Mr. Storer continued, if that  language was maintained, there                                                                   
is a  limited chance that  there could be  a small or  no pay                                                                   
out at all, in  a bear market.  That could  potentially limit                                                                   
how much is available  for payout.  At this time,  there is a                                                                   
cushion  in the fund.   The  principal is  about $23  billion                                                                   
dollars and the  Permanent Fund is approximately  $27 billion                                                                   
dollars.   As the market  progress and the appreciation  fund                                                                   
grows significantly  greater than this concept  of principal,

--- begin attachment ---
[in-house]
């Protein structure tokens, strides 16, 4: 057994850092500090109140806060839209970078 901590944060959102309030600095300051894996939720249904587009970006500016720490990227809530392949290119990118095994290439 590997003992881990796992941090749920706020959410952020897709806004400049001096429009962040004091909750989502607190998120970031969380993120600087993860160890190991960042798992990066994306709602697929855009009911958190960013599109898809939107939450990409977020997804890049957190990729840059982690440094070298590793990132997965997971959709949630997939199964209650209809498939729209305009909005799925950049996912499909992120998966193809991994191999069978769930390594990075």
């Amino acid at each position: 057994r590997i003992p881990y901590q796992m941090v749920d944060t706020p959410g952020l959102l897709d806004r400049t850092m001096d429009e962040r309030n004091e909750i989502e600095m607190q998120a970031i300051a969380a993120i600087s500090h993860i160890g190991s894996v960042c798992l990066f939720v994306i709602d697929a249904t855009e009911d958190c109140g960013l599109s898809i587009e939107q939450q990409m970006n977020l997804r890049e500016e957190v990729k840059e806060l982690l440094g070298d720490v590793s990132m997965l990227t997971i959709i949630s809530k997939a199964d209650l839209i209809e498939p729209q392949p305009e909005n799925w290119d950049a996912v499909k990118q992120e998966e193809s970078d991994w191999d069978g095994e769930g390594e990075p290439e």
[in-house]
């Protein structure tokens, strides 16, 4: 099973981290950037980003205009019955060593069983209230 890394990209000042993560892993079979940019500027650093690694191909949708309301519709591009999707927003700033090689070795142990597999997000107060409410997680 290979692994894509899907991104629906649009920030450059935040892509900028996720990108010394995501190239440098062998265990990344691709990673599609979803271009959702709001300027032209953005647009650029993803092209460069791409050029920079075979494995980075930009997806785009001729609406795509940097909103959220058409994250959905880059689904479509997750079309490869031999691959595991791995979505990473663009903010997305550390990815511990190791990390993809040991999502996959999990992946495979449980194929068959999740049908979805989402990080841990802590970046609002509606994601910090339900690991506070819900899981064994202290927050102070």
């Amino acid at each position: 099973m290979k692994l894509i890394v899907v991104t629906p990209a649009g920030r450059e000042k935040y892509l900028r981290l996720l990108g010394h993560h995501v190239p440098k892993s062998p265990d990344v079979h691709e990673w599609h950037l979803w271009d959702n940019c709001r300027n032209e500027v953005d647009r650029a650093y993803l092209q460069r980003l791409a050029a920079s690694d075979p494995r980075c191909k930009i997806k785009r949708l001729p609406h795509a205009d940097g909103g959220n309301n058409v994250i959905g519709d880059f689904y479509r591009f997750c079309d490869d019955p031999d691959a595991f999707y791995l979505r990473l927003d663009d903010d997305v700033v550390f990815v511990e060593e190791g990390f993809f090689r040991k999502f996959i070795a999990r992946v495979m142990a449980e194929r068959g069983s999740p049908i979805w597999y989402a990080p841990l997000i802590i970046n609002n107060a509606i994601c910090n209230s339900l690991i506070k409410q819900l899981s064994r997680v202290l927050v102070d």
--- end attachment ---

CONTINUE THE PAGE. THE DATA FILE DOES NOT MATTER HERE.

then that would  become less of an issue because  the cushion                                                                   
would become greater  over time.  He observed  that including                                                                   
the  principal,  will  give decision  makers  a  little  more                                                                   
latitude in  terms of  the pay  out, no more  than 5%  in the                                                                   
down markets.   Also,  by paying  out the 5%  in down  & high                                                                   
markets, will treat all generations equally.